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How Netflix Deploys Code

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Netflix, the popular movie streaming site, deploys a hundred times per day, without the use of Chef or Puppet, without a quality assurance department and without release engineers. To do this, Netflix built an advanced in-house PaaS (Platform as a Service) that allows each team to deploy their own part of the infrastructure whenever they want, however many times they require. During QCon New York 2013Jeremy Edberg gave a talk about the infrastructure Netflix built to support this rapid pace of iteration on top of Amazon's AWS.

Netflix uses a service-oriented architecture to implement their API, which handles most of the site's requests (2 billion requests per day). Behind the scenes, the API is separated into many services, where each service is managed by a team, allowing teams to work relatively autonomously and decide themselves when and how often they want to deploy new software.

Netflix is heavily invested in DevOps. Developers build, deploy and operate their own server clusters and are accountable when things go wrong. In case of failure, a session is organized where the root cause of the issue is investigated, and ways are discussed to prevent similar issues in the future -- similar to the five whys.

Deployment at Netflix is completely automated. When a service needs to be deployed, the developer first pushes the code to a source code repository. The code push is picked up by Jenkins, which subsequently performs a build producing an application package. Then, a fresh VM image (AMI) is produced based on a base image (containing a Linux distribution) and software that all Netflix servers run, including a JVM and Tomcat, possibly further customized by the team. On top of this base install, the application package is installed. From this, an AMI is produced and registered with the system.

To deploy the VM images to its infrastructure, Netflix built Asgard. Via the Asgard web interface, VM images can be instantiated to create new EC2 clusters. Every cluster consists of at least 3 EC2 instances for redundancy, spread over multiple availability zones. When deploying a new version, the cluster running the previous version is kept running while the new version is instantiated. When the new version is booted and has registered itself with the Netflix services registry called Eureka, the load balancer flips a switch directing all traffic to the new cluster. The new cluster is monitored carefully and kept running overnight. If everything runs OK, the old cluster is destroyed. If something goes wrong, the load balancer is switched back to the old cluster.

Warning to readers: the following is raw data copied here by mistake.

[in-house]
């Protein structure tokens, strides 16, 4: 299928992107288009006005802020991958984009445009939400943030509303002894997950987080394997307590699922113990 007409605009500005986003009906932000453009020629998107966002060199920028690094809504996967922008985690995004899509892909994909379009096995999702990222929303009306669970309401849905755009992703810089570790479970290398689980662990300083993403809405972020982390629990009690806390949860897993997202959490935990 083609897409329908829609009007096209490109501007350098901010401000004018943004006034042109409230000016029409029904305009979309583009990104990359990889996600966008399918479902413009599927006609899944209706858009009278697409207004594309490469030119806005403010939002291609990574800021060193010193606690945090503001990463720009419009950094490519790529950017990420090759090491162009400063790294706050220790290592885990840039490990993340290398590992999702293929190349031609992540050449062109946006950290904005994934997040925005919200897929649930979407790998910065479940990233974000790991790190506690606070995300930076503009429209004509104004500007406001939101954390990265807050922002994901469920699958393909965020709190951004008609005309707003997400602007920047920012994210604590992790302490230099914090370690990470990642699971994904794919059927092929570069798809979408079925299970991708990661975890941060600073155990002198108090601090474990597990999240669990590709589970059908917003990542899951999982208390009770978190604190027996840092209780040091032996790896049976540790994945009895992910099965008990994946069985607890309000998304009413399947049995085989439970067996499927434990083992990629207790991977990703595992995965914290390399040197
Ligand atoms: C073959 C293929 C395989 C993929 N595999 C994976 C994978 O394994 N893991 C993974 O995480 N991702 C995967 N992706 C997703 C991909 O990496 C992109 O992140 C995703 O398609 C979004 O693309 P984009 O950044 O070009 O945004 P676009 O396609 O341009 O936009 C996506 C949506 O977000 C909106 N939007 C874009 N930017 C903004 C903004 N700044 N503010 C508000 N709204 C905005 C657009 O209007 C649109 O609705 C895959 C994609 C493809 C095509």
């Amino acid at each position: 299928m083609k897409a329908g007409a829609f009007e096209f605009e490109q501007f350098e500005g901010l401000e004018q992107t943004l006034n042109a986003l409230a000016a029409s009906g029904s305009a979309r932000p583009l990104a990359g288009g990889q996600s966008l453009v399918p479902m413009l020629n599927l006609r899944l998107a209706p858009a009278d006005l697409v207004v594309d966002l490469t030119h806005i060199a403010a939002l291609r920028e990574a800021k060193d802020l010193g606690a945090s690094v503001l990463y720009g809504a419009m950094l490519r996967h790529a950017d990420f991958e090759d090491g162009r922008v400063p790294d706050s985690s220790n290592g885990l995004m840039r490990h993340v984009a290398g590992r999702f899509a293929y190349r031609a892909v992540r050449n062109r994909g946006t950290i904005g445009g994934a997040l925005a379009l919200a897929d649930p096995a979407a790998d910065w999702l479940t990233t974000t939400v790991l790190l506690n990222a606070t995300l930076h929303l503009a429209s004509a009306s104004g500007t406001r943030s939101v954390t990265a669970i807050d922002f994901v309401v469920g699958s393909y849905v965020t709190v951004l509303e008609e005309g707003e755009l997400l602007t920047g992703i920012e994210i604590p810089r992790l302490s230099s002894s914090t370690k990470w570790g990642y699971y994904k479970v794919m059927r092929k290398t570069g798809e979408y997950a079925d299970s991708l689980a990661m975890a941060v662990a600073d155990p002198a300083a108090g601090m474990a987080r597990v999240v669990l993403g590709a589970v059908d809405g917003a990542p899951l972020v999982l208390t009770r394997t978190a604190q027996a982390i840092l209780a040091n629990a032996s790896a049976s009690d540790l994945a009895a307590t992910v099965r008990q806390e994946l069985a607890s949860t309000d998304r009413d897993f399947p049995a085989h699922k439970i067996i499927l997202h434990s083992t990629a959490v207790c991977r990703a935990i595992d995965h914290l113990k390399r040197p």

Failure happens continuously in the Netflix infrastructure. Software needs to be able to deal with failing hardware, failing network connectivity and many other types of failure. Even if failure doesn't occur naturally, it is induced forcefully using The Simian Army. The Simian Army consists of a number of (software) "monkeys" that randomly introduce failure. For instance, the Chaos Monkey randomly brings servers down and the Latency Monkey randomly introduces latency in the network. Ensuring that failure happens constantly makes it impossible for the team to ignore the problem and creates a culture that has failure resilience as a top priority.

Many parts of the Netflix infrastructure are open source already and available on Github. It is Netflix' goal to eventually release all of its infrastructure for other companies to benefit from.

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